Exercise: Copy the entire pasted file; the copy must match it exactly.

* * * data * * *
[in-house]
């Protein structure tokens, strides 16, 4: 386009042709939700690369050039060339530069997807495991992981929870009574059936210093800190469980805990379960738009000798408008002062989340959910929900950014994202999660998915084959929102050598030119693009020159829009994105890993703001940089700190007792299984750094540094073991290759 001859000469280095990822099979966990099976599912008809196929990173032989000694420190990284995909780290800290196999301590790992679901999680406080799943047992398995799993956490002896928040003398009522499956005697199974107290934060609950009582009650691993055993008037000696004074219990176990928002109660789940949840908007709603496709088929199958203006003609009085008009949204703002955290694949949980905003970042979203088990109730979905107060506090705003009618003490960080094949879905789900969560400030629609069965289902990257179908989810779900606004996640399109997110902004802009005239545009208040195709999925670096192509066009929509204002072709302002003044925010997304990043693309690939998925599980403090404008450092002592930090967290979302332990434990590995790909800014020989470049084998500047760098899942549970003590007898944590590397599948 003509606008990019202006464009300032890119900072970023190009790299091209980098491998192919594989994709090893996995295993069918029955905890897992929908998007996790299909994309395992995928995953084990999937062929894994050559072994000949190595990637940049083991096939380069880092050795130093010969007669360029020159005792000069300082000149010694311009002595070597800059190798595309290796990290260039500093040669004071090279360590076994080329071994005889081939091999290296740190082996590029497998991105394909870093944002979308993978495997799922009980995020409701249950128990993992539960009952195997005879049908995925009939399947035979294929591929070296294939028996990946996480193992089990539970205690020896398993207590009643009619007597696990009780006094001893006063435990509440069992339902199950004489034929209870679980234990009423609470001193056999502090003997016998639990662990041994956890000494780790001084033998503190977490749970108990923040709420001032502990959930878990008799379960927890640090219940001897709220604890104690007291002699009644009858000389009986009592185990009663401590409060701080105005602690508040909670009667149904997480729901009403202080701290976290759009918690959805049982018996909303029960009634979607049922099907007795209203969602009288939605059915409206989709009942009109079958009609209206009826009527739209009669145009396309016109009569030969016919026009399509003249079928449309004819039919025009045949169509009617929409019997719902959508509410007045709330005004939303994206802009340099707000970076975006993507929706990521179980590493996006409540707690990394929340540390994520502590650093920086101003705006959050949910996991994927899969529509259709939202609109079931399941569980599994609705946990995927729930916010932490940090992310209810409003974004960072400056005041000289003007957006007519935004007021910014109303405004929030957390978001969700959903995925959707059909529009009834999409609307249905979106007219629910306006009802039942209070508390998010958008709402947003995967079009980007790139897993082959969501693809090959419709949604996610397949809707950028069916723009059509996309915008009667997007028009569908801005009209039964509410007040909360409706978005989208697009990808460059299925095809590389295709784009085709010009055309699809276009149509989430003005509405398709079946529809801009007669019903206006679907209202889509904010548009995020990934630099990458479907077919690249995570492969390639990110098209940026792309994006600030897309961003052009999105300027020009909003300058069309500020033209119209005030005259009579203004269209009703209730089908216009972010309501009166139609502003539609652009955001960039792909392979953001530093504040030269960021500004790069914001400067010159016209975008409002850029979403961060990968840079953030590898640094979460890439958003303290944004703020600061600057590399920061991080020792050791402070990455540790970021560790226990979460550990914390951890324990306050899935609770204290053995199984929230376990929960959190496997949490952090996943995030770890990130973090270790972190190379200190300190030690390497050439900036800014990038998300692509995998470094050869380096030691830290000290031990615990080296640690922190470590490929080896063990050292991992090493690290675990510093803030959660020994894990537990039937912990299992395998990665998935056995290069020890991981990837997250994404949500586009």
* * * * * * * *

[in-house]
């Protein structure tokens, strides 16, 4: 386009042709939700690369050039060339530069997807495991992981929870009574059936210093800190469980805990379960738009000798408008002062989340959910929900950014994202999660998915084959929102050598030119693009020159829009994105890993703001940089700190007792299984750094540094073991290759 001859000469280095990822099979966990099976599912008809196929990173032989000694420190990284995909780290800290196999301590790992679901999680406080799943047992398995799993956490002896928040003398009522499956005697199974107290934060609950009582009650691993055993008037000696004074219990176990928002109660789940949840908007709603496709088929199958203006003609009085008009949204703002955290694949949980905003970042979203088990109730979905107060506090705003009618003490960080094949879905789900969560400030629609069965289902990257179908989810779900606004996640399109997110902004802009005239545009208040195709999925670096192509066009929509204002072709302002003044925010997304990043693309690939998925599980403090404008450092002592930090967290979302332990434990590995790909800014020989470049084998500047760098899942549970003590007898944590590397599948 003509606008990019202006464009300032890119900072970023190009790299091209980098491998192919594989994709090893996995295993069918029955905890897992929908998007996790299909994309395992995928995953084990999937062929894994050559072994000949190595990637940049083991096939380069880092050795130093010969007669360029020159005792000069300082000149010694311009002595070597800059190798595309290796990290260039500093040669004071090279360590076994080329071994005889081939091999290296740190082996590029497998991105394909870093944002979308993978495997799922009980995020409701249950128990993992539960009952195997005879049908995925009939399947035979294929591929070296294939028996990946996480193992089990539970205690020896398993207590009643009619007597696990009780006094001893006063435990509440069992339902199950004489034929209870679980234990009423609470001193056999502090003997016998639990662990041994956890000494780790001084033998503190977490749970108990923040709420001032502990959930878990008799379960927890640090219940001897709220604890104690007291002699009644009858000389009986009592185990009663401590409060701080105005602690508040909670009667149904997480729901009403202080701290976290759009918690959805049982018996909303029960009634979607049922099907007795209203969602009288939605059915409206989709009942009109079958009609209206009826009527739209009669145009396309016109009569030969016919026009399509003249079928449309004819039919025009045949169509009617929409019997719902959508509410007045709330005004939303994206802009340099707000970076975006993507929706990521179980590493996006409540707690990394929340540390994520502590650093920086101003705006959050949910996991994927899969529509259709939202609109079931399941569980599994609705946990995927729930916010932490940090992310209810409003974004960072400056005041000289003007957006007519935004007021910014109303405004929030957390978001969700959903995925959707059909529009009834999409609307249905979106007219629910306006009802039942209070508390998010958008709402947003995967079009980007790139897993082959969501693809090959419709949604996610397949809707950028069916723009059509996309915008009667997007028009569908801005009209039964509410007040909360409706978005989208697009990808460059299925095809590389295709784009085709010009055309699809276009149509989430003005509405398709079946529809801009007669019903206006679907209202889509904010548009995020990934630099990458479907077919690249995570492969390639990110098209940026792309994006600030897309961003052009999105300027020009909003300058069309500020033209119209005030005259009579203004269209009703209730089908216009972010309501009166139609502003539609652009955001960039792909392979953001530093504040030269960021500004790069914001400067010159016209975008409002850029979403961060990968840079953030590898640094979460890439958003303290944004703020600061600057590399920061991080020792050791402070990455540790970021560790226990979460550990914390951890324990306050899935609770204290053995199984929230376990929960959190496997949490952090996943995030770890990130973090270790972190190379200190300190030690390497050439900036800014990038998300692509995998470094050869380096030691830290000290031990615990080296640690922190470590490929080896063990050292991992090493690290675990510093803030959660020994894990537990039937912990299992395998990665998935056995290069020890991981990837997250994404949500586009």